To the dismay of surprised environmentalists, the missing ingredient on many fallow and deteriorating grasslands turns out to be cows. Soil science is complex, so Spencer tries an analogy. Within healthy soil are trillions of microorganisms, much like a healthy person’s stomach contains a diverse microbiome. Keeping a balance requires a careful rotation of grasses and cattle. People like Spencer and Abbey must actively manage their herds — the biological machines for recycling dying lignified material at the top of the stalk back into the soil.
Even the kids help out in the operation. Near the truck, an aging Basset hound named Petunia puts up with gentle harassment from a towhead toddler. The hound’s best days are behind him, but in a few years the little girl will probably be slinging hay bales.
Spencer and Abbey are both intergenerational ranchers. They met in high school, at a rodeo competition. Spencer grew up on the land in Ft. Bidwell that they now ranch together, and when he’s not bringing the good news about Savory-style management to struggling ranchers around the world, he and his father do much of the ranch work — moving fence posts, monitoring soil, and doctoring cattle when they get sick.
Without stewards like the Smiths, it’s hard to keep the land in balance. Mother nature accomplished it through millions of years of trial and error — producing the great plains and their associated “biological masticators,” the bison. But today’s ranchers must heed not only the needs of their distinct lands, but also their regional marketplaces. After the up-close look at soil samples, our tour group was taken on a makeshift tour vehicle to the actual range. There, Spencer discussed the trade-offs between higher nitrogen levels (which feed into protein production) and higher soil carbon content.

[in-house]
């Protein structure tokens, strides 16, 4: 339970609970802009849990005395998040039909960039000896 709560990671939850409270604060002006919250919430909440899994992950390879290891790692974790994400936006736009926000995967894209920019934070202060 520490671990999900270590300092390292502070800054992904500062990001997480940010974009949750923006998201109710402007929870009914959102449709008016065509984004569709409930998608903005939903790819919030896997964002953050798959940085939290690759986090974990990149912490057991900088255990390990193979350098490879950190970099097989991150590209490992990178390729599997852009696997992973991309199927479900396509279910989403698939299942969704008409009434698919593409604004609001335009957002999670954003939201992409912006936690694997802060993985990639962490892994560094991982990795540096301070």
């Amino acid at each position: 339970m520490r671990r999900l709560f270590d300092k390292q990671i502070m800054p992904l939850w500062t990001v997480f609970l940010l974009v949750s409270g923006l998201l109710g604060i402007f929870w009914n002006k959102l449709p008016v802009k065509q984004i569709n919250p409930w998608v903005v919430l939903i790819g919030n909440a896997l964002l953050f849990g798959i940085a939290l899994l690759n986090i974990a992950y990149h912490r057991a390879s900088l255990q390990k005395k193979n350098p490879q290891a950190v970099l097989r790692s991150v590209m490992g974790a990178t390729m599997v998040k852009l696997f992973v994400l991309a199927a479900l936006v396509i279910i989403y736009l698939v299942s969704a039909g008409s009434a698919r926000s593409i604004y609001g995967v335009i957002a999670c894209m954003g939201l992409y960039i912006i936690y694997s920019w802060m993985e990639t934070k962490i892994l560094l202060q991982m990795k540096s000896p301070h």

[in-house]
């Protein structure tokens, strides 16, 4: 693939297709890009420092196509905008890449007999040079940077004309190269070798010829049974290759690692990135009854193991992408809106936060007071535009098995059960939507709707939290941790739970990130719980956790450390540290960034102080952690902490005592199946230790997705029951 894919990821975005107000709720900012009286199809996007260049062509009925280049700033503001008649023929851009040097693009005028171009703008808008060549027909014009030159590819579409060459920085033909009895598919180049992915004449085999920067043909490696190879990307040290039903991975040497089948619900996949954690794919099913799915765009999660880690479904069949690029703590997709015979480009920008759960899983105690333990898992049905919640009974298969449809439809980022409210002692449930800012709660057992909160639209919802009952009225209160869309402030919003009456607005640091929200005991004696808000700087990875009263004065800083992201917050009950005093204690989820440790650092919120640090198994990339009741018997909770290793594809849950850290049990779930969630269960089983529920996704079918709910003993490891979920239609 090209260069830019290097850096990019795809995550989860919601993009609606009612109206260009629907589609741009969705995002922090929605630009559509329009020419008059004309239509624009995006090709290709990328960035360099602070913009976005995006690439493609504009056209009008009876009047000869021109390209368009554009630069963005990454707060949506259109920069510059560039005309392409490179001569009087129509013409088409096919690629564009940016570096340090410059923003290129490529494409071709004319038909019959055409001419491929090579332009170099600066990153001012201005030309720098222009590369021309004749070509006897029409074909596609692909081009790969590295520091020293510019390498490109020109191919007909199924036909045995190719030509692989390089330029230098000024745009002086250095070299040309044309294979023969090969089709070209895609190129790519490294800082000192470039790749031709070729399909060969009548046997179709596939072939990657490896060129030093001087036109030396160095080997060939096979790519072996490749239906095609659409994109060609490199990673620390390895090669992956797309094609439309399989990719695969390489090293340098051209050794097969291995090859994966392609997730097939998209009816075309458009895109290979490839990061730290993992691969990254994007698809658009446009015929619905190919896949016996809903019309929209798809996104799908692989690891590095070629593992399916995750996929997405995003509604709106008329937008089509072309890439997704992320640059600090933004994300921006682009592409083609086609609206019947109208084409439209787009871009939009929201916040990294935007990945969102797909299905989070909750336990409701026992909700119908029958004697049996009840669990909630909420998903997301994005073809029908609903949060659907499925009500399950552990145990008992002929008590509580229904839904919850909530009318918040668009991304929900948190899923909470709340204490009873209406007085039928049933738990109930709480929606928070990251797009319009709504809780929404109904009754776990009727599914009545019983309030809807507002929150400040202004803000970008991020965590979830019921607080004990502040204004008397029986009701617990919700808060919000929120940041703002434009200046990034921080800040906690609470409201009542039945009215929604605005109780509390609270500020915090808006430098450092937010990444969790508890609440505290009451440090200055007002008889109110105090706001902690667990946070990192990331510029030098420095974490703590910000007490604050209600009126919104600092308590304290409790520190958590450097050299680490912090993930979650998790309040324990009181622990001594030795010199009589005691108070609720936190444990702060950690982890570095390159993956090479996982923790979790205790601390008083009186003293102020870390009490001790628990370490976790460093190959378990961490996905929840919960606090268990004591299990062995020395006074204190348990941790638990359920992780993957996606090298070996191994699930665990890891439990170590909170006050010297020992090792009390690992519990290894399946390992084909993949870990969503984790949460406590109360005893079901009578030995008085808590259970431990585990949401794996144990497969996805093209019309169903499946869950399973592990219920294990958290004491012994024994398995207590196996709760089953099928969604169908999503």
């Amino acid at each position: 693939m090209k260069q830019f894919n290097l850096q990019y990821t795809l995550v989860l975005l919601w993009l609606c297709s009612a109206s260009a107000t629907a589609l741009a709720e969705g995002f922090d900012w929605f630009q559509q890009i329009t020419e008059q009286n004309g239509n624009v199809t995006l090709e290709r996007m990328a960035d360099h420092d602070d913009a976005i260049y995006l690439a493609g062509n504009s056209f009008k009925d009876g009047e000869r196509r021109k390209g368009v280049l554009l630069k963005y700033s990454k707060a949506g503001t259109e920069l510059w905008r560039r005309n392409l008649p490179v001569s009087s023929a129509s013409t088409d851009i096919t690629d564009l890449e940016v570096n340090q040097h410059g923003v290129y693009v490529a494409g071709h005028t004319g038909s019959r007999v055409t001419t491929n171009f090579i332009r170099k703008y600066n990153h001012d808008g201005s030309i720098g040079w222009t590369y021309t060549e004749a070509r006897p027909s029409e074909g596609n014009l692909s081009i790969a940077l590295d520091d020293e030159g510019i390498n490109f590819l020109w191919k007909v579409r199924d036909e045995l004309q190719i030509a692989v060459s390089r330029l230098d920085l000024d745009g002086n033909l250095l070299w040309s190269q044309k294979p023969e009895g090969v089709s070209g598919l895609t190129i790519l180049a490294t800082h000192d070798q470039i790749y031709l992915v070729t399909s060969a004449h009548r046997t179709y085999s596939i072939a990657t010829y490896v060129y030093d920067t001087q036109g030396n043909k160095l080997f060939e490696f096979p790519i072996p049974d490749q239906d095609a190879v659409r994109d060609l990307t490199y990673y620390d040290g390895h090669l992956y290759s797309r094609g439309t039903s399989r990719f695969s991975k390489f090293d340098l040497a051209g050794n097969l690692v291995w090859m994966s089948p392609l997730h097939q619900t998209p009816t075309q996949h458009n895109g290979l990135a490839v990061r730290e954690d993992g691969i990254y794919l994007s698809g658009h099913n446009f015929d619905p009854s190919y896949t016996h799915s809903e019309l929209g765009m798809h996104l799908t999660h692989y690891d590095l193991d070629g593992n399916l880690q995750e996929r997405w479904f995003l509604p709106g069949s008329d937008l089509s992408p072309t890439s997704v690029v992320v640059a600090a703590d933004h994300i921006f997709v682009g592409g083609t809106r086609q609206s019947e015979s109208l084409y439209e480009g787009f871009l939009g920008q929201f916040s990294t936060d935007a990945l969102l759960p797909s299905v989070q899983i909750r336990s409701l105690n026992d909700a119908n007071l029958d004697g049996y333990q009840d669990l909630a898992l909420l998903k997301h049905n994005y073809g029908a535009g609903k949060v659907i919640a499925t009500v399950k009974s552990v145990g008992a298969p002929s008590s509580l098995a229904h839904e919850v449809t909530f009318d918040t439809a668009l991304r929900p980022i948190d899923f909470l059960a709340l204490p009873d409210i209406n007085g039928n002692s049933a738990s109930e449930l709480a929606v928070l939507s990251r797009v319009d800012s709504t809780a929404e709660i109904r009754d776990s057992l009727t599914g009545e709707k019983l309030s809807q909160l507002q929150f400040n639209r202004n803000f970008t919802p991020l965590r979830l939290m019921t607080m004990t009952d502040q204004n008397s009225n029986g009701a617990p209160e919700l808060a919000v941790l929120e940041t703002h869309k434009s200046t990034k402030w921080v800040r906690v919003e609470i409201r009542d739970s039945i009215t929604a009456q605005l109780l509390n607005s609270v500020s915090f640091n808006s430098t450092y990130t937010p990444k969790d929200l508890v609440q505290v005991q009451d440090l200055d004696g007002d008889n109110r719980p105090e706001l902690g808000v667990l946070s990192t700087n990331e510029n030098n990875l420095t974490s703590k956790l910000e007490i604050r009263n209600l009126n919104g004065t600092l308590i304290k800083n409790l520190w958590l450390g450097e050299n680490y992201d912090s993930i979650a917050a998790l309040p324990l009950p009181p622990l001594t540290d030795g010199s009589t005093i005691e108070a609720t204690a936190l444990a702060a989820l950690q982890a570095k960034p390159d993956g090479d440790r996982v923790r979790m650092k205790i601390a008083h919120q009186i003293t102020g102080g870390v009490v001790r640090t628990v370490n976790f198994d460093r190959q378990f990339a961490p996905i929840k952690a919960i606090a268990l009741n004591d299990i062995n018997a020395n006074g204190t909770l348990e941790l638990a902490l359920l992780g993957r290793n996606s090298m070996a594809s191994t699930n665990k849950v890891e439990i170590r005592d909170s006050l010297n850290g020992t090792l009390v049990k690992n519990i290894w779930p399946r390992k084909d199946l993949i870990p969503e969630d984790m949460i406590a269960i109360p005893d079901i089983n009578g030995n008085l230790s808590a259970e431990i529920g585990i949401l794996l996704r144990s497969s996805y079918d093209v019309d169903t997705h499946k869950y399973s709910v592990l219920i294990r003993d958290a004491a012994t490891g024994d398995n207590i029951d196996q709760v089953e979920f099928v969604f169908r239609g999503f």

When you want to fatten your cows up, you give them carbs. “You don’t want to put your cows on a ketogenic diet,” he notes, referencing the popular weight loss protocol that encourages dieters to eat mostly fat, some protein and little to no carbohydrates. Growing grasses with higher carb content allows Springs Ranch to fatten their cows without taking them to a large feedlot, where traditional beef producers sometimes “finish” their products with grain and high-fructose corn syrup.
One attendee of the tour comments that perhaps Spencer and his kin are not a ranchers, but rather grass farmers who use cattle as the tool to convert grass into something people find more palatable (like New York strip steak).
“I ain’t no damn farmer,” Spencer retorts, only half-jokingly. He shares, anecdotally, that those who neglect the herd in favor of a grass-farming focus have some “pretty sorry looking cows.”
Back aboard the touring vehicle, it’s hard to tell whose kids are whose. They are covered in dirt, happily clustered together on the floor of the trailer bed. The way these kids seem so at home on the muddy trails of Springs Ranch is just one of the surprises to be found in the Surprise valley.
The Smith’s have several kids, and if the procreative tendencies of ranching families like theirs are any indication, the cowboy (and cowgirl) are far from endangered species.
At the end of the day, even as old paradigms die away, the cow is still king.